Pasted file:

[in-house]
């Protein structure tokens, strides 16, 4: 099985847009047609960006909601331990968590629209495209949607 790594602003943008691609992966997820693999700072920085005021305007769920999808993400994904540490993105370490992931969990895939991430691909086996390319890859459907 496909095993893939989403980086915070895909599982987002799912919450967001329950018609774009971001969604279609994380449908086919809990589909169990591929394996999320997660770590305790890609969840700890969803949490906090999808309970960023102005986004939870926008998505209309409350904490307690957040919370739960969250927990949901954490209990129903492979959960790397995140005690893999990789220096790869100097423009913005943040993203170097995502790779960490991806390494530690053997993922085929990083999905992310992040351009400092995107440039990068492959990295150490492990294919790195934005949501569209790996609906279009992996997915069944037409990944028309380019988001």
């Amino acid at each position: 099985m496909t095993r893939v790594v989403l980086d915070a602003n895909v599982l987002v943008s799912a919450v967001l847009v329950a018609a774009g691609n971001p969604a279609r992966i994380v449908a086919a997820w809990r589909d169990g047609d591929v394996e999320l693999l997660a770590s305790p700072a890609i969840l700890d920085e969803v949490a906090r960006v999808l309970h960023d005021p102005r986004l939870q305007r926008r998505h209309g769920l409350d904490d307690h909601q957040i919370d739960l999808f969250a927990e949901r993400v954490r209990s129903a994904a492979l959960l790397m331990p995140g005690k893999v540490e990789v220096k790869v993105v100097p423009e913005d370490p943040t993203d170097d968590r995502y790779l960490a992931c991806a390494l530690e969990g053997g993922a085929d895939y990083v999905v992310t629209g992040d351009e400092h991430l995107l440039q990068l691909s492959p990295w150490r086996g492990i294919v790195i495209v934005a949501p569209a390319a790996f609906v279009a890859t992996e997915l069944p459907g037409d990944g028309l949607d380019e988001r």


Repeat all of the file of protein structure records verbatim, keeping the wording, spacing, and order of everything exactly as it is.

[in-house]
């Protein structure tokens, strides 16, 4: 099985847009047609960006909601331990968590629209495209949607 790594602003943008691609992966997820693999700072920085005021305007769920999808993400994904540490993105370490992931969990895939991430691909086996390319890859459907 496909095993893939989403980086915070895909599982987002799912919450967001329950018609774009971001969604279609994380449908086919809990589909169990591929394996999320997660770590305790890609969840700890969803949490906090999808309970960023102005986004939870926008998505209309409350904490307690957040919370739960969250927990949901954490209990129903492979959960790397995140005690893999990789220096790869100097423009913005943040993203170097995502790779960490991806390494530690053997993922085929990083999905992310992040351009400092995107440039990068492959990295150490492990294919790195934005949501569209790996609906279009992996997915069944037409990944028309380019988001």
């Amino acid at each position: 099985m496909t095993r893939v790594v989403l980086d915070a602003n895909v599982l987002v943008s799912a919450v967001l847009v329950a018609a774009g691609n971001p969604a279609r992966i994380v449908a086919a997820w809990r589909d169990g047609d591929v394996e999320l693999l997660a770590s305790p700072a890609i969840l700890d920085e969803v949490a906090r960006v999808l309970h960023d005021p102005r986004l939870q305007r926008r998505h209309g769920l409350d904490d307690h909601q957040i919370d739960l999808f969250a927990e949901r993400v954490r209990s129903a994904a492979l959960l790397m331990p995140g005690k893999v540490e990789v220096k790869v993105v100097p423009e913005d370490p943040t993203d170097d968590r995502y790779l960490a992931c991806a390494l530690e969990g053997g993922a085929d895939y990083v999905v992310t629209g992040d351009e400092h991430l995107l440039q990068l691909s492959p990295w150490r086996g492990i294919v790195i495209v934005a949501p569209a390319a790996f609906v279009a890859t992996e997915l069944p459907g037409d990944g028309l949607d380019e988001r």